GENEVA and ZURICH, June 15, 2012 -- The latest allergy research presented at the Congress on Allergy and Immunology in Geneva (EAACI Congress 2012) found:
- 47% of atopic eczema in babies occur due to stress during pregnancy
- Up to 40% of Europeans suffer from hay fever
- Top 3 European allergens: grass, birch, olive
- Pollen differs by "nationality": 4-5 fold differences in pollen potency between European countries
- Asthma and rhinitis stress Public Health in Europe
New research results about stress during pregnancy and changes in pollen potency across Europe will be presented at the congress on allergy and immunology - the EAACI Congress 2012 - that will open tomorrow in Geneva, Switzerland.
Maternal anxiety during pregnancy is a risk factor for the onset of infantile atopic eczema at the age of 6-8 months. Researchers at the National Center for Child Health and Development, Allergy Division in Tokyo, Japan, have come to this conclusion after analyzing data from 896 pairs of mothers and children (474 boys and 422 girls) that will be presented for the first time at the EAACI Congress 2012.
"18.75% of mothers were classified into the highest anxiety group, 62.39% of mothers showed moderate anxiety and 18.86% of mothers were categorised into the lowest anxiety group," explains Dr. Mana Hamaguchi, Clinical Psychologist at the National Center for Child Health and Development.
The average prevalence of atopic eczema was 46.76%. The tests showed that children of mothers with higher anxiety scores were more likely to be affected by eczema. The conclusion is that mothers suffering from anxiety during pregnancy have a higher risk of their children developing eczema at the age of 6-8 months.
Pollen potency shows 4-5 fold differences between European countries on average
The results of the Health Impacts of Airborne Allergen Information Network (HIALINE project) will also be presented at the EAACI Congress 2012. Researchers from across Europe have investigated the allergic potential of pollens from the three main triggers of hay fever in Europe: birch, grass and olive.
"At all locations in Europe we found a significant correlation between amount of allergen in the air and pollen counts. However, the allergenicity, the aggressiveness in popular terms, of the pollens varies greatly across Europe, by day, year and location," explains Prof. Dr. Jeroen Buters, Toxicologist and Molecular Biologist from the University of Munich and member of the EAACI Aerobiology&Pollution Interest Group.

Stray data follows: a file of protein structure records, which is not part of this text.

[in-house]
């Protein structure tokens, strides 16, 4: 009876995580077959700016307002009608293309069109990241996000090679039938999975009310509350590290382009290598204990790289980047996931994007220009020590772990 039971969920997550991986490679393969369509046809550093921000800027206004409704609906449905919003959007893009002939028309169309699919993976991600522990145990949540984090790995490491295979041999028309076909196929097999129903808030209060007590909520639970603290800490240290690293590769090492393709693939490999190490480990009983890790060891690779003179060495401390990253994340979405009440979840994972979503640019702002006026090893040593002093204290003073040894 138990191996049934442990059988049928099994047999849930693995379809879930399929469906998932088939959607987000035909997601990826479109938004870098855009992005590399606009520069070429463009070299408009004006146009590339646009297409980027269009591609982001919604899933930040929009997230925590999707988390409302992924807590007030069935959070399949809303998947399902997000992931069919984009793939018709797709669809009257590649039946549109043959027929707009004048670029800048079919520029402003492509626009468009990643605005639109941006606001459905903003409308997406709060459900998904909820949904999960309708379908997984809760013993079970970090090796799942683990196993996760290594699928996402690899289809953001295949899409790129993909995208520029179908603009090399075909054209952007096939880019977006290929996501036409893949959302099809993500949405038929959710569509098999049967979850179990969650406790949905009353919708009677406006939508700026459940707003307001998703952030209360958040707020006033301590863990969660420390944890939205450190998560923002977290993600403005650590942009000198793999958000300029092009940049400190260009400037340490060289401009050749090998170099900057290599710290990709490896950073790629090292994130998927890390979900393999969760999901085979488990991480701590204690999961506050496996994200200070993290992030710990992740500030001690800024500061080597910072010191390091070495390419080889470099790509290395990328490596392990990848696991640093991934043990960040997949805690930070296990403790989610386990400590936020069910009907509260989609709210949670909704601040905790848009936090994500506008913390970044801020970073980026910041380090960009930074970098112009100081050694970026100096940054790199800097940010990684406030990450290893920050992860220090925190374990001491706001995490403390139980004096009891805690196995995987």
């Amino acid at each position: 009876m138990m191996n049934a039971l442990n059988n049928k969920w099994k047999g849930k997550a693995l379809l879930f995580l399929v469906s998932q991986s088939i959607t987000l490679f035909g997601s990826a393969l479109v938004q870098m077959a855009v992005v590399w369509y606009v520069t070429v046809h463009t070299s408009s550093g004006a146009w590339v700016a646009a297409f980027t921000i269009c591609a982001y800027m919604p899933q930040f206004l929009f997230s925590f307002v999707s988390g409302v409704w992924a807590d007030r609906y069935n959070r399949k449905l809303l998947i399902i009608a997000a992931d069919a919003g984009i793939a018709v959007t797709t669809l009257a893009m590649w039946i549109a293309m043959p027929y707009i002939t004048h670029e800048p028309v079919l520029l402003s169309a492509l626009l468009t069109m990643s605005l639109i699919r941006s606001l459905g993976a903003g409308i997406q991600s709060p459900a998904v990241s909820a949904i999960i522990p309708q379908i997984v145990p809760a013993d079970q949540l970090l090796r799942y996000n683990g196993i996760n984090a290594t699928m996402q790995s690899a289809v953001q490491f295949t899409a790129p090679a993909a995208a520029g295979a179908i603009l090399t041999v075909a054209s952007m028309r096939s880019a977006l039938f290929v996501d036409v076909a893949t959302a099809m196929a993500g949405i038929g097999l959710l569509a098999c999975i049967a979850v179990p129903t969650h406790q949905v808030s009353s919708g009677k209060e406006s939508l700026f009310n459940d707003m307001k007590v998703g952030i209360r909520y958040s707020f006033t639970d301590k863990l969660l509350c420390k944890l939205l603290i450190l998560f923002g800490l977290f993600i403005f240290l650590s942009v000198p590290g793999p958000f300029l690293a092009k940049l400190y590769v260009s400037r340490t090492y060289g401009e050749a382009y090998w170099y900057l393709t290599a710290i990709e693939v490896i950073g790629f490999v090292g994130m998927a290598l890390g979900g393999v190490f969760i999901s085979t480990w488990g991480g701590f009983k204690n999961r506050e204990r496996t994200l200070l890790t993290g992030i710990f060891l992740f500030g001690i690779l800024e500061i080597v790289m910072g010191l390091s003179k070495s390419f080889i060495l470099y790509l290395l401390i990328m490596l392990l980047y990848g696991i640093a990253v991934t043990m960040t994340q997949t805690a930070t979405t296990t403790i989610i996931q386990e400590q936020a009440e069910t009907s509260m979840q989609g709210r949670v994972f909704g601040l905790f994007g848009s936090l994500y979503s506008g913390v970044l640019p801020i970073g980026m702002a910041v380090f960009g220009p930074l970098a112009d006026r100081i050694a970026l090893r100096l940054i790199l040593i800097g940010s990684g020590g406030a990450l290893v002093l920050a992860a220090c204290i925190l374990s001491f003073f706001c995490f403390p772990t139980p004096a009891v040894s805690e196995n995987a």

When comparing locations, grass pollen showed the largest variability across Europe with France having the highest yearly average grass pollen potency, 7-fold higher than Portugal. For birch pollen the yearly average pollen potency was comparable between locations, but still varied more than 2-fold. Olive pollen from two locations 400 km apart varied 4-fold in their allergen release potency. In Portugal there were occasions when pollen from Spain released much more allergens than the "local" pollen. So Spanish pollen was responsible for triggering allergic reactions in Portugal.
Atmospheric transport may lead to allergies in previously unaffected regions
The conclusion: Allergic reactions like hay fever do not simply depend on pollen, but on the amount of allergens these pollen carry, and that varies more than 10-fold between days, locations, and years. Atmospheric transport of high potency pollen to locations that normally have a lower allergen exposure can lead to sudden increases in the number of people suffering from allergies. Changes in atmospheric transport or climate in general may result in patients being affected by allergies where they were previously unaffected.
Asthma and rhinitis stress Public Health in Europe
Asthma and rhinitis are the most common chronic diseases in childhood. Up to one in three children suffer from these conditions and up to 15% of these have severe disease; direct and indirect costs may reach over EUR100 billion yearly. Measures to prevent or stop the progression of these allergic diseases will have a major impact on the quality of life of Europeans and on Public Health. As there is a strong need to promote allergic diseases as health priorities in the EU and beyond, representatives from different organizations, including Elisabetta Gardini, member of the European Parliament, will discuss the next steps in fighting chronic respiratory diseases.